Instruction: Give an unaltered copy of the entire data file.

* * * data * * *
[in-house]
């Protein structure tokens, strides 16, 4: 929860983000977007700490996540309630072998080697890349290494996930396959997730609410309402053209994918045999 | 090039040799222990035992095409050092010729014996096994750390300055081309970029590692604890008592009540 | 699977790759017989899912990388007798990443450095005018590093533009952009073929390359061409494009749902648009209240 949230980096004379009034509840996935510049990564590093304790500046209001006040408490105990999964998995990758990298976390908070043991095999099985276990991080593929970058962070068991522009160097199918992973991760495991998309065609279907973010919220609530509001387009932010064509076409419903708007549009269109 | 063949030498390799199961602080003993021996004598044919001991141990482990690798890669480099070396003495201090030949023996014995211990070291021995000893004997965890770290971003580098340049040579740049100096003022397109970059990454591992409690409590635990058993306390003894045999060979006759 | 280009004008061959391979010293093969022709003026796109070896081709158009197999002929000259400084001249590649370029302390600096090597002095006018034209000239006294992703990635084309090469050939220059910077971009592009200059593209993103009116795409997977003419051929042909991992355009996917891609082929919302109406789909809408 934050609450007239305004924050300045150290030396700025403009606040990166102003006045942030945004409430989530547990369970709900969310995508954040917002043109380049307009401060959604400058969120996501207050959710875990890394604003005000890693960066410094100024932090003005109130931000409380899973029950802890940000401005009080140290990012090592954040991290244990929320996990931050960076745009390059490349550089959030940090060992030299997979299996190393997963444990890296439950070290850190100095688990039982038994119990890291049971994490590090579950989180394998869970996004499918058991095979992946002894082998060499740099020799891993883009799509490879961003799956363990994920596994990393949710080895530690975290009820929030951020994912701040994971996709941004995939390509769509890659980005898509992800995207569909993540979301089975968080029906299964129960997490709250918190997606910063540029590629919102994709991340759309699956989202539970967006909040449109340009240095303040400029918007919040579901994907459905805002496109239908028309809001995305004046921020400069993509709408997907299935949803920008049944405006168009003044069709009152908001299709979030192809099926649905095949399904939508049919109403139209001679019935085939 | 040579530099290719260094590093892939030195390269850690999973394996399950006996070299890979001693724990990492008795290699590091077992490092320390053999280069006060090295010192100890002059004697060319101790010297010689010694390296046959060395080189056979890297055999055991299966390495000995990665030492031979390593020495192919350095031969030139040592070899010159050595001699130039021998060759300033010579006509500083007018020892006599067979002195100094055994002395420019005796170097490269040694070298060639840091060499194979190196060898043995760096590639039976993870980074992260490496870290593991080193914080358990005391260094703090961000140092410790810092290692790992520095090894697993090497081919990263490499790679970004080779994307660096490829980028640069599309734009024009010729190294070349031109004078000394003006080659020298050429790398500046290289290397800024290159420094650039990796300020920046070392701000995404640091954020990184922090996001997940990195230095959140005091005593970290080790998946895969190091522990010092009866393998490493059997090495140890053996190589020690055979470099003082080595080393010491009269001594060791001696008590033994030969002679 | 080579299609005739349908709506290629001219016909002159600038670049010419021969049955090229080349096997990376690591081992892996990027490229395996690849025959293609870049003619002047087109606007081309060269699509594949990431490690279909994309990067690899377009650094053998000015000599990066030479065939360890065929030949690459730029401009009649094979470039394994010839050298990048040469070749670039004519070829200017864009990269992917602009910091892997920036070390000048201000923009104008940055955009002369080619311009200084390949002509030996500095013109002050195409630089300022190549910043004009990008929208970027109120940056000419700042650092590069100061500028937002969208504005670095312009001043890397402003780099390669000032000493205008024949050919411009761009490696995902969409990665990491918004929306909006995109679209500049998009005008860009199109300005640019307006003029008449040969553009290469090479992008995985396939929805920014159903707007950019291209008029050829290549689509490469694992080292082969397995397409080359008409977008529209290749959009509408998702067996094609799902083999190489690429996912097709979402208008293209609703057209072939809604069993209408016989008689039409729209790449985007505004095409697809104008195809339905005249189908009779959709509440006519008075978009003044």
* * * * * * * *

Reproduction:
[in-house]
């Protein structure tokens, strides 16, 4: 929860983000977007700490996540309630072998080697890349290494996930396959997730609410309402053209994918045999 | 090039040799222990035992095409050092010729014996096994750390300055081309970029590692604890008592009540 | 699977790759017989899912990388007798990443450095005018590093533009952009073929390359061409494009749902648009209240 949230980096004379009034509840996935510049990564590093304790500046209001006040408490105990999964998995990758990298976390908070043991095999099985276990991080593929970058962070068991522009160097199918992973991760495991998309065609279907973010919220609530509001387009932010064509076409419903708007549009269109 | 063949030498390799199961602080003993021996004598044919001991141990482990690798890669480099070396003495201090030949023996014995211990070291021995000893004997965890770290971003580098340049040579740049100096003022397109970059990454591992409690409590635990058993306390003894045999060979006759 | 280009004008061959391979010293093969022709003026796109070896081709158009197999002929000259400084001249590649370029302390600096090597002095006018034209000239006294992703990635084309090469050939220059910077971009592009200059593209993103009116795409997977003419051929042909991992355009996917891609082929919302109406789909809408 934050609450007239305004924050300045150290030396700025403009606040990166102003006045942030945004409430989530547990369970709900969310995508954040917002043109380049307009401060959604400058969120996501207050959710875990890394604003005000890693960066410094100024932090003005109130931000409380899973029950802890940000401005009080140290990012090592954040991290244990929320996990931050960076745009390059490349550089959030940090060992030299997979299996190393997963444990890296439950070290850190100095688990039982038994119990890291049971994490590090579950989180394998869970996004499918058991095979992946002894082998060499740099020799891993883009799509490879961003799956363990994920596994990393949710080895530690975290009820929030951020994912701040994971996709941004995939390509769509890659980005898509992800995207569909993540979301089975968080029906299964129960997490709250918190997606910063540029590629919102994709991340759309699956989202539970967006909040449109340009240095303040400029918007919040579901994907459905805002496109239908028309809001995305004046921020400069993509709408997907299935949803920008049944405006168009003044069709009152908001299709979030192809099926649905095949399904939508049919109403139209001679019935085939 | 040579530099290719260094590093892939030195390269850690999973394996399950006996070299890979001693724990990492008795290699590091077992490092320390053999280069006060090295010192100890002059004697060319101790010297010689010694390296046959060395080189056979890297055999055991299966390495000995990665030492031979390593020495192919350095031969030139040592070899010159050595001699130039021998060759300033010579006509500083007018020892006599067979002195100094055994002395420019005796170097490269040694070298060639840091060499194979190196060898043995760096590639039976993870980074992260490496870290593991080193914080358990005391260094703090961000140092410790810092290692790992520095090894697993090497081919990263490499790679970004080779994307660096490829980028640069599309734009024009010729190294070349031109004078000394003006080659020298050429790398500046290289290397800024290159420094650039990796300020920046070392701000995404640091954020990184922090996001997940990195230095959140005091005593970290080790998946895969190091522990010092009866393998490493059997090495140890053996190589020690055979470099003082080595080393010491009269001594060791001696008590033994030969002679 | 080579299609005739349908709506290629001219016909002159600038670049010419021969049955090229080349096997990376690591081992892996990027490229395996690849025959293609870049003619002047087109606007081309060269699509594949990431490690279909994309990067690899377009650094053998000015000599990066030479065939360890065929030949690459730029401009009649094979470039394994010839050298990048040469070749670039004519070829200017864009990269992917602009910091892997920036070390000048201000923009104008940055955009002369080619311009200084390949002509030996500095013109002050195409630089300022190549910043004009990008929208970027109120940056000419700042650092590069100061500028937002969208504005670095312009001043890397402003780099390669000032000493205008024949050919411009761009490696995902969409990665990491918004929306909006995109679209500049998009005008860009199109300005640019307006003029008449040969553009290469090479992008995985396939929805920014159903707007950019291209008029050829290549689509490469694992080292082969397995397409080359008409977008529209290749959009509408998702067996094609799902083999190489690429996912097709979402208008293209609703057209072939809604069993209408016989008689039409729209790449985007505004095409697809104008195809339905005249189908009779959709509440006519008075978009003044």